Dystonias frequently involve tongue protrusions, muscle rigidity, torticollis, and opisthotonos. Dystonias usually resolve after neuroleptic discontinuation, but may require antihistamine and antiparkinsonian therapy if symptoms are severe or if respiration is compromised. Treatment of dystonic reactions and extrapyramidal effects, in addition to general supportive measures, may include judicious use of one or more of the following: benztropine, trihexyphenidyl, biperiden or diphenhydramine.
Pseudo-parkinsonism involves flat facies, pill-rolling tremor, shuffling gait, and cogwheel rigidity. Pseudo-parkinsonian symptoms may respond to judicious use of one or more of the following: benztropine, trihexyphenidyl, biperiden or diphenhydramine.
Fever, altered consciousness, autonomic dysfunction and muscle rigidity are the hallmarks of the neuroleptic malignant syndrome. The neuroleptic malignant syndrome is associated with a case fatality rate of about 20%. Immediate discontinuation of neuroleptic therapy, consideration of dantrolene administration as well as intensive monitoring and supportive care are indicated.
Seizures associated with haloperidol have been reported, but many of the reports involved patients with a history of seizures or underlying organic brain disease.
Lower (worse) baseline scores predicted greater cognitive improvement. Change In cognitive performance was weakly related to change in symptom scores.
Nervous system side effects are common and have included sedation, drowsiness, and rarely seizures. Tardive dyskinesia, dystonia, pseudo-parkinsonism, increased neuromuscular excitability, and the neuroleptic malignant syndrome (NMS) have also been reported. Low doses of haloperidol have been associated with improvement on cognitive test performance in patients in the early stages of schizophrenia.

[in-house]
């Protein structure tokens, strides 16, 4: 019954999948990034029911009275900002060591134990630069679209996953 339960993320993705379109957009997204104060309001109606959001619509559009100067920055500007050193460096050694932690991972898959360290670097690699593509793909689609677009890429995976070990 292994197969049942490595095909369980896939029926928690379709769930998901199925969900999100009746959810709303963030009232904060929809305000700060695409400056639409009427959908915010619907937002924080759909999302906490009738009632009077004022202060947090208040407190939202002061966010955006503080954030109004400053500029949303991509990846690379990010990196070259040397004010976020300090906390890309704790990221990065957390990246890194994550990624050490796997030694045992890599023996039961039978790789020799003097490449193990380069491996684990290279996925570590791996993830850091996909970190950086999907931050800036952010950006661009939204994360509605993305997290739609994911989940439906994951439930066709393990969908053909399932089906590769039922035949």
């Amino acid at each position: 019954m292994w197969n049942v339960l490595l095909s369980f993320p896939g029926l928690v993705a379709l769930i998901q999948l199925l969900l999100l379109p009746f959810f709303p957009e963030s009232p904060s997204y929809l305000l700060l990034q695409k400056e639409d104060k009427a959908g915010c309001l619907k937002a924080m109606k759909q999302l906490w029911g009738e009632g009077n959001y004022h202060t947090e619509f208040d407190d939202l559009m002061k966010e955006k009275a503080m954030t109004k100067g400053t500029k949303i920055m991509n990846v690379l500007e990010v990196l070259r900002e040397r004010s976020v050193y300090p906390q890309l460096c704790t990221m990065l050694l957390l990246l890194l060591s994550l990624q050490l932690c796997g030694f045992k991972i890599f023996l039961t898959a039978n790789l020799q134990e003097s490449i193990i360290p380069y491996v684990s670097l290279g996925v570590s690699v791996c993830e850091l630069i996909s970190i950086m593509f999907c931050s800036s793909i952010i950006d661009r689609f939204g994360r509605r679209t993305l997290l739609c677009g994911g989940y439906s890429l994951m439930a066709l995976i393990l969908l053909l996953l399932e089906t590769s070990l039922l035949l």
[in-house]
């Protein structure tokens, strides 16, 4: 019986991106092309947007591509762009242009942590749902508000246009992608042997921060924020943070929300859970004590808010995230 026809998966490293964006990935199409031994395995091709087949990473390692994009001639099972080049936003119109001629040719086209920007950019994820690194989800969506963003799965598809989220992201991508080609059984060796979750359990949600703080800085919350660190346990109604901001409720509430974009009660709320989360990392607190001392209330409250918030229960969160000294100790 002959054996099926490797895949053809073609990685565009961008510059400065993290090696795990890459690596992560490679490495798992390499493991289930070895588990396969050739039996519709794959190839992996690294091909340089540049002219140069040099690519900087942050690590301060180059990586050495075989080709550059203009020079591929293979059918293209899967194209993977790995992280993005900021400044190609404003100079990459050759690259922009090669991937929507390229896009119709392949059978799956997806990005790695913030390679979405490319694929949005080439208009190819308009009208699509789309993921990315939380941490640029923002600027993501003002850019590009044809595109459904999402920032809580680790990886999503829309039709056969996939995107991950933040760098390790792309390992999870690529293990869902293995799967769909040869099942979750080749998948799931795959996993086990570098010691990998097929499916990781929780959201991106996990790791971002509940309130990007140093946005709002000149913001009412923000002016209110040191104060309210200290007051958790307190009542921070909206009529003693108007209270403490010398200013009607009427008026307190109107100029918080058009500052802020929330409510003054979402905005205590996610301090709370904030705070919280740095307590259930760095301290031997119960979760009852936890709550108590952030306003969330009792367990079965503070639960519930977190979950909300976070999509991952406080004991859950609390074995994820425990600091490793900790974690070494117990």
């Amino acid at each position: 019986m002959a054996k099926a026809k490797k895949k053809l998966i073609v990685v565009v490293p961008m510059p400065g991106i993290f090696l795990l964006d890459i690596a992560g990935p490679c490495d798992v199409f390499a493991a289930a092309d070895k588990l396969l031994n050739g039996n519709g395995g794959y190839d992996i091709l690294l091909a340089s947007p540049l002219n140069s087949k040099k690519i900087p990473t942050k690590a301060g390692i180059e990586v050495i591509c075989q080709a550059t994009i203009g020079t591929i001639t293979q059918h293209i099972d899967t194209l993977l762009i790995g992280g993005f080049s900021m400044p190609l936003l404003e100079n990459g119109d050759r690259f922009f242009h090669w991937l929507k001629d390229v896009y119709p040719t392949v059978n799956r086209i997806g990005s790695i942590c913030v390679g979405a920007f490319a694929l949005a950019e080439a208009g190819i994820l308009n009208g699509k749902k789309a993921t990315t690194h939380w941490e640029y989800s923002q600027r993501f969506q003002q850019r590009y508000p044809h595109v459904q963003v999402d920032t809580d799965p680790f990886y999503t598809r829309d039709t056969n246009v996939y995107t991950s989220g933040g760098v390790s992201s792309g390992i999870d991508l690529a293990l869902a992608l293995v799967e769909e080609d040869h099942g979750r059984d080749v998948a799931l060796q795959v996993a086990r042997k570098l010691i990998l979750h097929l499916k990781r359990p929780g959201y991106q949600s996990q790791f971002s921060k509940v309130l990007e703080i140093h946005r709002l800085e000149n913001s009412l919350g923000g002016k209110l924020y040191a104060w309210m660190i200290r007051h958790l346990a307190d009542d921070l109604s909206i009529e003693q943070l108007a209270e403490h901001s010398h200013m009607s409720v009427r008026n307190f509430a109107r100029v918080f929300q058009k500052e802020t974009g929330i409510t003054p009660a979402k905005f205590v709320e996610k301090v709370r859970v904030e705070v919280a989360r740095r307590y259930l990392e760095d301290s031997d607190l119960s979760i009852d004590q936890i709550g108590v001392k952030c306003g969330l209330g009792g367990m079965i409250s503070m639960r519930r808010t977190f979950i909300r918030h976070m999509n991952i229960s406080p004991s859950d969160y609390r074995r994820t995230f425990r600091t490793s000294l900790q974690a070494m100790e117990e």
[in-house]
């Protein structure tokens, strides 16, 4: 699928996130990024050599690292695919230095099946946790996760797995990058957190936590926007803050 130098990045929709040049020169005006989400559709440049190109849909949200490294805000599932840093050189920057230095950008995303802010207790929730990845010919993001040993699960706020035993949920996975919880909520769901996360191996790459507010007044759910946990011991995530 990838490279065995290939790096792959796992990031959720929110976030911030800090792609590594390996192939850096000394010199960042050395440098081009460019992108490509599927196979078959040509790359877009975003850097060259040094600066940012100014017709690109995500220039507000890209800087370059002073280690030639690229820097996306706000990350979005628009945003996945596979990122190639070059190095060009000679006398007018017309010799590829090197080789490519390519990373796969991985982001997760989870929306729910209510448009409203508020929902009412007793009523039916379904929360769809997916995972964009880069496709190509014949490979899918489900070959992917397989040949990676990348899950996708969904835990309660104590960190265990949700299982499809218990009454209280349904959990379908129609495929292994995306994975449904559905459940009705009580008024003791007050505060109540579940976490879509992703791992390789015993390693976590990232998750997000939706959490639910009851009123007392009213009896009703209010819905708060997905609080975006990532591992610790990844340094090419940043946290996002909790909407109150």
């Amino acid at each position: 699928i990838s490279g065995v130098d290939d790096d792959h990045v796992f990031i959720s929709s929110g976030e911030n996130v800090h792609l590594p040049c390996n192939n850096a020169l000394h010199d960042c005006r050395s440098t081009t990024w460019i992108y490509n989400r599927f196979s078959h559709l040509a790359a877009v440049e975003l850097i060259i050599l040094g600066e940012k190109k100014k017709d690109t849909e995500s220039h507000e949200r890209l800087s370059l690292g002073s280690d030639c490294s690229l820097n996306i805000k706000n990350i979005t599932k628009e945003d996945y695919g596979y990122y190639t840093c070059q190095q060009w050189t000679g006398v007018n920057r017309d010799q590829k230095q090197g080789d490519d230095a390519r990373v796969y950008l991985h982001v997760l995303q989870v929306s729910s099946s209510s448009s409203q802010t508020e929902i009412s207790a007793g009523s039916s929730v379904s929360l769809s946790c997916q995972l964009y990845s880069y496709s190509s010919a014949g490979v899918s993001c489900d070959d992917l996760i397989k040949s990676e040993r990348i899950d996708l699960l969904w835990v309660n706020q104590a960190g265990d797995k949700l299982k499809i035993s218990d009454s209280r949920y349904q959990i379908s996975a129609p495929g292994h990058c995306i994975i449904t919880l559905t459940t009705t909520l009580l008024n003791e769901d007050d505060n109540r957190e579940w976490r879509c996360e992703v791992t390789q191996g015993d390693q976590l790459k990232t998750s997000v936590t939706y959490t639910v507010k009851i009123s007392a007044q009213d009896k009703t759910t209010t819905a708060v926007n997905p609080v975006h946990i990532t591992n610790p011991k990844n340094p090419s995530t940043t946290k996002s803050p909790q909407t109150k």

Other side effects including the anticholinergic effects constipation, dry mouth, urinary retention, and blurred vision have been reported.
Baseline and periodic monitoring of liver function tests during haloperidol therapy is recommended for patients with liver disease.
Hepatic side effects including transient elevations in liver function tests have been reported.
Cardiovascular side effects including hypotension, hypertension, tachycardia, and cardiac arrest associated with haloperidol therapy have been reported rarely (although many of these patients have had serious underlying diseases). A number of cases of prolonged QT interval and torsades de pointes have been reported in patients treated with parenteral haloperidol. Sudden death and unexpected death have also been associated with haloperidol administration.
Most of the cases of prolonged QT interval and torsades de pointes have involved patients treated for intensive care unit delirium. Cardiac monitoring is recommended for intensive care unit patients who must receive haloperidol for delirium.
Endocrinologic side effects including hyperprolactinemia and galactorrhea have been reported. Haloperidol-induced hyperprolactinemia has been associated with sexual dysfunction in some male patients.
One in vitro study has suggested that haloperidol may increase sperm motility.
According to one report involving patients on long-term haloperidol use (mean dose 15.7 mg/day; mean duration of illness 15.5 years), the mean prolactin level and the prevalence of chronic hyperprolactinemia were significantly higher in women than in men (74 vs 24 ng/mL and 93% vs 47%, respectively).
Respiratory side effects including bronchospasm and pneumonitis have been reported rarely.
Hematologic side effects including reversible leukopenia and leukocytosis have been reported.
Musculoskeletal side effects including two cases of rhabdomyolysis (without evidence of overt NMS) have been reported. A case of laryngeal dystonia secondary to haloperidol has also been reported.
Genitourinary side effects including priapism have been reported.
More about haloperidol
- Haloperidol decanoate
- Haloperidol solution
- Haloperidol tablets
- Haloperidol (Advanced Reading)
- Haloperidol Intramuscular (Advanced Reading)